Neil de Kock: Springboks have earned the right to play expansively
Having completed an unwanted hat-trick of defeats on their Australian tour against the All Blacks in Townsville, the Springboks’ game strategy is being mercilessly picked apart by eager armchair critics.
The critique is that the Boks are box kicking ad nauseam and it’s very tough to disagree with the notion that, without even looking to move the ball into space, the Springboks’ first thought was to kick against the All Blacks.
It’s evident that the Boks went into the game believing that they would garner a positive outcome from the box kick tactic. It happened once from an aerial bomb when S’bu Nkosi gathered the loose ball for his try, but there were other times when the tactic didn’t come off.
The Boks haven’t been playing expansive, all-out attacking rugby so it would be very harsh on their backline and skills coach if you are going to point fingers at him. I don’t believe there needs to be a massive change of any sort on a tactical front – it’s more about the Springbok mindset. It’s not so much about playing multi-phase attacking rugby and getting nowhere and more about taking the opportunities that are on offer.
The decision by scrumhalf Herschel Jantjies to hoist a box kick in the dying embers of the match is one that has copped criticism. In order for the Boks to evolve and layer their game, it’s a case of assessing what opportunities are on hand and then playing heads-up rugby.
In the above instance, it would probably have been better to keep the ball in hand, take it through the phases and get in behind the All Blacks, but the Boks have prospered from putting boot to ball.
There was a certain plan put in place and, no matter how far up the pitch the Springboks were against the All Blacks, the thinking was that the aerial bombs would reap some sort of reward.
It’s hard to disagree with the fact that said tactics were frustrating to watch and the overriding sentiment is that the Boks are kicking away too much ball possession. However, there is obviously a reason they look to launch kicks in the opposition 22. It would have been sold to the team and they would have bought into the fact that it was what they were going to do; otherwise, they wouldn’t have executed it. There aren’t many teams in the world that would go out and do that off the cuff.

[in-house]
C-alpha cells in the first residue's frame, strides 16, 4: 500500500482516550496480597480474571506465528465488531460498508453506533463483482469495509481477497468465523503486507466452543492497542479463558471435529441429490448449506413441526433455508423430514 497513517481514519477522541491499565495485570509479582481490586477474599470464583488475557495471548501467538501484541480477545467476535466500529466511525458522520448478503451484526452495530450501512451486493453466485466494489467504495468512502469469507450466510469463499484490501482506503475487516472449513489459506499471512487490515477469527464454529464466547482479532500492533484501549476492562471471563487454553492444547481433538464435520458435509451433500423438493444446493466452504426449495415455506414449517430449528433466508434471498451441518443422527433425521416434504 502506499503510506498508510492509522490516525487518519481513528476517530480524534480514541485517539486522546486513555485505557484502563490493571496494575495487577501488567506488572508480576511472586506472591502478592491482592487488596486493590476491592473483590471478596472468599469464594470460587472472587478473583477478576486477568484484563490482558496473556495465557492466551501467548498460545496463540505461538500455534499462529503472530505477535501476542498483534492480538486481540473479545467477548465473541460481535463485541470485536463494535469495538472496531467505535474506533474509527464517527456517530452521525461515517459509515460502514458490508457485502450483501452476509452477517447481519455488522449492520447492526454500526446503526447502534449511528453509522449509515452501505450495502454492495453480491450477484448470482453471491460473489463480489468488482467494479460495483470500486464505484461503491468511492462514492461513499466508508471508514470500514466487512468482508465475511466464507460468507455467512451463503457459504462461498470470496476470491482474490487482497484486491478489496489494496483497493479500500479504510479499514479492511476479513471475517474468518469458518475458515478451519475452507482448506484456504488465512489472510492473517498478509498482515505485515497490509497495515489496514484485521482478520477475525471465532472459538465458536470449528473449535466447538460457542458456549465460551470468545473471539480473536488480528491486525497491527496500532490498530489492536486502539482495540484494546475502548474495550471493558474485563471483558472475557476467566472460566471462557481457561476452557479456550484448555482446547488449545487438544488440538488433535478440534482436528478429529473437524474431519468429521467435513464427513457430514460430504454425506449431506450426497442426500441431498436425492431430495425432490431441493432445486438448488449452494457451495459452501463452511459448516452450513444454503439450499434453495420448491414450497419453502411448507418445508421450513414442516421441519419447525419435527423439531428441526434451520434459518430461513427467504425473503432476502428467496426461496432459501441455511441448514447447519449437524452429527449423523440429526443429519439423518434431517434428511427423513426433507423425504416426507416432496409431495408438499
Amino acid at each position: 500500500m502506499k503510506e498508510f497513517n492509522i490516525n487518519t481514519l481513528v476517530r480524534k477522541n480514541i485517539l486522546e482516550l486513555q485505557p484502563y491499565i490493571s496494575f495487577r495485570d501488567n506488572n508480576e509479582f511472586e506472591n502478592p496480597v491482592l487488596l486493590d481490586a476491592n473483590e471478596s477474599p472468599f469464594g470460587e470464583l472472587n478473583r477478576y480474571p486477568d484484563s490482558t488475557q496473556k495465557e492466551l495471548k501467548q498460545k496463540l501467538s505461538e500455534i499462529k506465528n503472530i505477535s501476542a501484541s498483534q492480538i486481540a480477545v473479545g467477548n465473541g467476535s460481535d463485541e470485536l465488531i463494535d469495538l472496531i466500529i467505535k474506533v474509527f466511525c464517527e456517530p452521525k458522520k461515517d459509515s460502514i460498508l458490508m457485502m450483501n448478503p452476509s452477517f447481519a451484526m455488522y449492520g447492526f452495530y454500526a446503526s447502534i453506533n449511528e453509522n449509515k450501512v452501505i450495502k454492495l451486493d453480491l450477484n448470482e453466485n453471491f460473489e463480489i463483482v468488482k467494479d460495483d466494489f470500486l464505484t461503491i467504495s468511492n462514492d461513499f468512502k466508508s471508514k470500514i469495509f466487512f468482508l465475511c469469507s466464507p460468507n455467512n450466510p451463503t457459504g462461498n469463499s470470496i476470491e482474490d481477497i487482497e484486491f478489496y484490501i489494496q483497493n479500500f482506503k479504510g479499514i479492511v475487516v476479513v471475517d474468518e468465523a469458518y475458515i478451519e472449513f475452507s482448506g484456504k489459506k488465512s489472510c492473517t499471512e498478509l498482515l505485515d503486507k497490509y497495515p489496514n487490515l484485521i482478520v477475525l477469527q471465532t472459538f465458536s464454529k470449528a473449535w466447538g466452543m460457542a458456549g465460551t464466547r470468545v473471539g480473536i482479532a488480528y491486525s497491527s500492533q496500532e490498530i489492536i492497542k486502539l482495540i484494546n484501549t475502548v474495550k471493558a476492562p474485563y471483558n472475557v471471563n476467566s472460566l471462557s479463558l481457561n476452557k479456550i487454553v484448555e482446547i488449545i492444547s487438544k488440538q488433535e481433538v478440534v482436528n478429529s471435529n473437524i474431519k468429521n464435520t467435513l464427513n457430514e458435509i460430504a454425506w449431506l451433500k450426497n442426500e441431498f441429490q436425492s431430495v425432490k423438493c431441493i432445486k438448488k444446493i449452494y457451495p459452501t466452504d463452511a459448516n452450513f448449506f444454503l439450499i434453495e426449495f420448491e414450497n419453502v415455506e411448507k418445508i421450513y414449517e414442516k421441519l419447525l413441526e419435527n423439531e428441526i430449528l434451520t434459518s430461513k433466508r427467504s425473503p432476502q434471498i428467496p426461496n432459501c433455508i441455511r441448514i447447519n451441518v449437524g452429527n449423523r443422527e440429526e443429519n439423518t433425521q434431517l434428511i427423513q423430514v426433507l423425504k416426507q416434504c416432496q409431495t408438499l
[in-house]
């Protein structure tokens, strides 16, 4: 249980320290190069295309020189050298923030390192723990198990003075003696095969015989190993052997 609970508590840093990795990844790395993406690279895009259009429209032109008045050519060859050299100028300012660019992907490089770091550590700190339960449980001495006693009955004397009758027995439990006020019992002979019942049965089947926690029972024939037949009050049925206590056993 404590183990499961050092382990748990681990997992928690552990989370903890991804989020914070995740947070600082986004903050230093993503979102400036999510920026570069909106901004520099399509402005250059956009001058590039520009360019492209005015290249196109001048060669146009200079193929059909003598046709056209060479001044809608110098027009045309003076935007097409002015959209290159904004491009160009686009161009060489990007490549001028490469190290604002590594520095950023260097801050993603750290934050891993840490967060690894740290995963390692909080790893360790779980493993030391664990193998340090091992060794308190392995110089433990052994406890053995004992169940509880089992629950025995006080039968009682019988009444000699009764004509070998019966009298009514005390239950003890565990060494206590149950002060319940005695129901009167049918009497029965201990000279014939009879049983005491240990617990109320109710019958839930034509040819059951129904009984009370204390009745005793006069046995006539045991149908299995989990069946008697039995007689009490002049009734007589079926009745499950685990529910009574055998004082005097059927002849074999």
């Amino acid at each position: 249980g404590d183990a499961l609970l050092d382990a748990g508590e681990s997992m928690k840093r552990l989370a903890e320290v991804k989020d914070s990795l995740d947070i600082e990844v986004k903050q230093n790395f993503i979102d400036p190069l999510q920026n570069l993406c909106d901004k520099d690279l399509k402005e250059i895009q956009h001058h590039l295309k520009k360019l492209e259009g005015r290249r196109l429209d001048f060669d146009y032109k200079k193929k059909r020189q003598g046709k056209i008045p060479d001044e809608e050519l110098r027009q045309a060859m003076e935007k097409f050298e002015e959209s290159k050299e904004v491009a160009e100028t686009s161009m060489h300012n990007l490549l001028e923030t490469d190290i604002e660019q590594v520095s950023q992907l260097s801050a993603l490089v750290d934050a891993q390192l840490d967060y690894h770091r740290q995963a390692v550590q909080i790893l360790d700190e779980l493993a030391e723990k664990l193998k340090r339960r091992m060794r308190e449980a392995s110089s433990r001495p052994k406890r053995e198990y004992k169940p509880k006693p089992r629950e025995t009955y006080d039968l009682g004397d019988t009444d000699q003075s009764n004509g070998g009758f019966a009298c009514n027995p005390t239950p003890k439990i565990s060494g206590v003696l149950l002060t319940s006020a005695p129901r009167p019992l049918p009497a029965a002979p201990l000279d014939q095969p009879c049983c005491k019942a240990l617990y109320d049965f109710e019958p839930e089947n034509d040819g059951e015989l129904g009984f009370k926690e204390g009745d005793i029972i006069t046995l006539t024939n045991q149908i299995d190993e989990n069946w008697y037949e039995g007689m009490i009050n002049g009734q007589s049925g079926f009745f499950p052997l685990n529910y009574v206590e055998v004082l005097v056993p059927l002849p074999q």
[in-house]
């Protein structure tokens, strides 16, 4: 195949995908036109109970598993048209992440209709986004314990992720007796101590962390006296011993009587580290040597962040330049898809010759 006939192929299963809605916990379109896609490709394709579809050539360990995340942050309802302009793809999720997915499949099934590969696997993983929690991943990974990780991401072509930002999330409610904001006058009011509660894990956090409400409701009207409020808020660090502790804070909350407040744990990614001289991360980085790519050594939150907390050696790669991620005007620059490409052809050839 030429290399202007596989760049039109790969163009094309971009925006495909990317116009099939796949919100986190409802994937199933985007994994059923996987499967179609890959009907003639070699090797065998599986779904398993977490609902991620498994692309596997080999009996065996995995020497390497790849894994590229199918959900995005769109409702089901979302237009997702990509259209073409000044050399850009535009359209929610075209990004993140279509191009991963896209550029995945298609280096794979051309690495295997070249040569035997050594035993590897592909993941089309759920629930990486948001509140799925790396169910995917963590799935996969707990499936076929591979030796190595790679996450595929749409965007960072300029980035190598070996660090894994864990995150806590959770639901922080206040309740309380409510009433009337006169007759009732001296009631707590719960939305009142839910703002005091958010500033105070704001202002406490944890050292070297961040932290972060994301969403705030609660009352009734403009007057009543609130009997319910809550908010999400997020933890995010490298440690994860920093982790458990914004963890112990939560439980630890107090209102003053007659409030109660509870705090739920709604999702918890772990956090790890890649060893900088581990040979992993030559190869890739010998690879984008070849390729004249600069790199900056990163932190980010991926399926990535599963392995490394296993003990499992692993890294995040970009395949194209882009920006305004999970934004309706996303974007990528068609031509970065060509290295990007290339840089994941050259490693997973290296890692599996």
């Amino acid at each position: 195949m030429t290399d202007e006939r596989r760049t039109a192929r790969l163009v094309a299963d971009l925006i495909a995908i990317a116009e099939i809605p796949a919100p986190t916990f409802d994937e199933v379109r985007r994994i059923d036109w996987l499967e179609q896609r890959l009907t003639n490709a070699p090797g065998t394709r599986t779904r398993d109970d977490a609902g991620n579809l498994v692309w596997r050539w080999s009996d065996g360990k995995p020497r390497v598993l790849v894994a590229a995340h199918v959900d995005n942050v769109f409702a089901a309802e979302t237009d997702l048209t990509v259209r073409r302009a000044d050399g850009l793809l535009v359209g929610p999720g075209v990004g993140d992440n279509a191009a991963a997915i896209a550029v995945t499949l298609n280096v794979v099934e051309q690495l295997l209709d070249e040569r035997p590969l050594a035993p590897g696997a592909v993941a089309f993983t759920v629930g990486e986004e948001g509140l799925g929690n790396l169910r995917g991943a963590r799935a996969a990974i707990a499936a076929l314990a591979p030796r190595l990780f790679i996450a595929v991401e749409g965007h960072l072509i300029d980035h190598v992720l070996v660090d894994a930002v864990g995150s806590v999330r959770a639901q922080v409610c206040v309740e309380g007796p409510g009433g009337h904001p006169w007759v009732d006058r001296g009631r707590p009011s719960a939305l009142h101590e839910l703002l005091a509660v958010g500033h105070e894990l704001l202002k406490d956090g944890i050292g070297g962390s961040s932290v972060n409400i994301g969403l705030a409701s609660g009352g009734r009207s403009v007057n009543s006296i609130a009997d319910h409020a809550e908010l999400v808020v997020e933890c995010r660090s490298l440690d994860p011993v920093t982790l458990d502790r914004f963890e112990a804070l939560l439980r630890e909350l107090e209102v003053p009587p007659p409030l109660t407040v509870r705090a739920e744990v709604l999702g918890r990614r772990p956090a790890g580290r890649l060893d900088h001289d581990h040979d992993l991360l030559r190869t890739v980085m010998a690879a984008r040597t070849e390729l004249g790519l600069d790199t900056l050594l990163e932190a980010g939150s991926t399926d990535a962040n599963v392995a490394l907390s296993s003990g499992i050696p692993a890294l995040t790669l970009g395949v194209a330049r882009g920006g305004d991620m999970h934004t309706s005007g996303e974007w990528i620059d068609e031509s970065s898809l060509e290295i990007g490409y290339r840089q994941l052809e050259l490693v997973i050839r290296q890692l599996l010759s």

Having been put off their rhythm against the Wallabies, the Springboks pulled it back and they were outstanding against the All Blacks in terms of the collisions, their defence, mauling and set-piece. Those facets of the Bok game were back to their best, but it’s now about slowly layering other parts of their game – namely their attack and counter-attack – in order to prove a dominant world force.
Arguably the best opportunities that present themselves in a game are those from turnovers or a poor kick from an opposition team. The scenario is that you force them to hack a ball down the field, it goes straight into someone’s hands and, in broken field, you’ve got the opportunity to strike on the counter. A Cheslin Kolbe-type player, who has been missed over the last three weeks owing to injury, would be able to tear a team to shreds off the back of that. For me, it’s the Springboks’ counter-attacking ability and attack from turnovers that needs to be sharpened moving forward.
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For argument’s sake, the All Blacks conceded a record 24 turnovers in Townsville and the Boks were only able to notch a solitary try. It speaks to the fact that South Africa need to keep the ball in hand in the ‘red zone’ and take the space when on offer.
I don’t necessarily think the Springboks are missing someone like attack coach Swys de Bruin, who was part of the coaching set-up from 2018 to 2019. The Boks are coached in a particular way and have played a certain style so criticism will always come to the fore when you are not taking opportunities on attack and scoring five-pointers.
I would like to think that the Bok backs absolutely have licence from the coaching staff to play ball-in-hand rugby and I believe they have earned the right to that licence on an attacking front. It’s more whether they themselves get together as a unit and decide that “this is what we want to do.”
Given their experience and collective internationals totalling 272 Tests, I’m sure the incumbent backline would have licence to play what’s in front of them. However, whether they boast the mindset to want to play that way is a different matter and it’s a question you would have to pose to the players.
Following an 11-year career with Saracens, which saw him earn 264 caps, Neil de Kock now works in the rugby division at the Stellenbosch Academy of Sport in South Africa. De Kock, who featured in 10 Test matches for the Springboks, provides RugbyPass with expert opinion and insight focusing on the southern hemisphere sides.
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